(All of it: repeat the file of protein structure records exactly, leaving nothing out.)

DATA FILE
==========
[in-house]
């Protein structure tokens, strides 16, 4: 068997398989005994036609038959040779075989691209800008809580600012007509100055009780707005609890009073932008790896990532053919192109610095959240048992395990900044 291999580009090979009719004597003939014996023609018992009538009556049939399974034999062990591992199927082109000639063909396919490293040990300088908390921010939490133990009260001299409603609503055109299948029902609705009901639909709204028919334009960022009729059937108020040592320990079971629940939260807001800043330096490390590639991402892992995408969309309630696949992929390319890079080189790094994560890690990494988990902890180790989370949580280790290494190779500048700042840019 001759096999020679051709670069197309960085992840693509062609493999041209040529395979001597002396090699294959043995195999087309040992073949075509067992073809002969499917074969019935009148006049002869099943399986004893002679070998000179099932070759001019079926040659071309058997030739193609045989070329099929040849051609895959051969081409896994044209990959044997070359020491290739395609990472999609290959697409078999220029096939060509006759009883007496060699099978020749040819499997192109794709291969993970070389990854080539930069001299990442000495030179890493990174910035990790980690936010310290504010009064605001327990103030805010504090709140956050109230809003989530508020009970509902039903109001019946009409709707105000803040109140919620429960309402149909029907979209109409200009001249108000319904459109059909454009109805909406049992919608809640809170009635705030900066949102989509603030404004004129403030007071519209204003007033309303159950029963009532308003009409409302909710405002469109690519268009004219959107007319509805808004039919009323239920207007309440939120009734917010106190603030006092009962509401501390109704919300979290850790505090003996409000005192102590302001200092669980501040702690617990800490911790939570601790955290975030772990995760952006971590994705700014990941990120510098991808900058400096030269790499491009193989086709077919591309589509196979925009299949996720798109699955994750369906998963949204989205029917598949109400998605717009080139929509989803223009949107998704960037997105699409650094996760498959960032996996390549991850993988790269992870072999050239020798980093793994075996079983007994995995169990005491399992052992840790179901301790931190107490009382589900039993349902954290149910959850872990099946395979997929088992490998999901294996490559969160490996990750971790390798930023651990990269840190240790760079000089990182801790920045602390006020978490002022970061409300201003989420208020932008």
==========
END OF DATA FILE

[in-house]
């Protein structure tokens, strides 16, 4: 068997398989005994036609038959040779075989691209800008809580600012007509100055009780707005609890009073932008790896990532053919192109610095959240048992395990900044 291999580009090979009719004597003939014996023609018992009538009556049939399974034999062990591992199927082109000639063909396919490293040990300088908390921010939490133990009260001299409603609503055109299948029902609705009901639909709204028919334009960022009729059937108020040592320990079971629940939260807001800043330096490390590639991402892992995408969309309630696949992929390319890079080189790094994560890690990494988990902890180790989370949580280790290494190779500048700042840019 001759096999020679051709670069197309960085992840693509062609493999041209040529395979001597002396090699294959043995195999087309040992073949075509067992073809002969499917074969019935009148006049002869099943399986004893002679070998000179099932070759001019079926040659071309058997030739193609045989070329099929040849051609895959051969081409896994044209990959044997070359020491290739395609990472999609290959697409078999220029096939060509006759009883007496060699099978020749040819499997192109794709291969993970070389990854080539930069001299990442000495030179890493990174910035990790980690936010310290504010009064605001327990103030805010504090709140956050109230809003989530508020009970509902039903109001019946009409709707105000803040109140919620429960309402149909029907979209109409200009001249108000319904459109059909454009109805909406049992919608809640809170009635705030900066949102989509603030404004004129403030007071519209204003007033309303159950029963009532308003009409409302909710405002469109690519268009004219959107007319509805808004039919009323239920207007309440939120009734917010106190603030006092009962509401501390109704919300979290850790505090003996409000005192102590302001200092669980501040702690617990800490911790939570601790955290975030772990995760952006971590994705700014990941990120510098991808900058400096030269790499491009193989086709077919591309589509196979925009299949996720798109699955994750369906998963949204989205029917598949109400998605717009080139929509989803223009949107998704960037997105699409650094996760498959960032996996390549991850993988790269992870072999050239020798980093793994075996079983007994995995169990005491399992052992840790179901301790931190107490009382589900039993349902954290149910959850872990099946395979997929088992490998999901294996490559969160490996990750971790390798930023651990990269840190240790760079000089990182801790920045602390006020978490002022970061409300201003989420208020932008």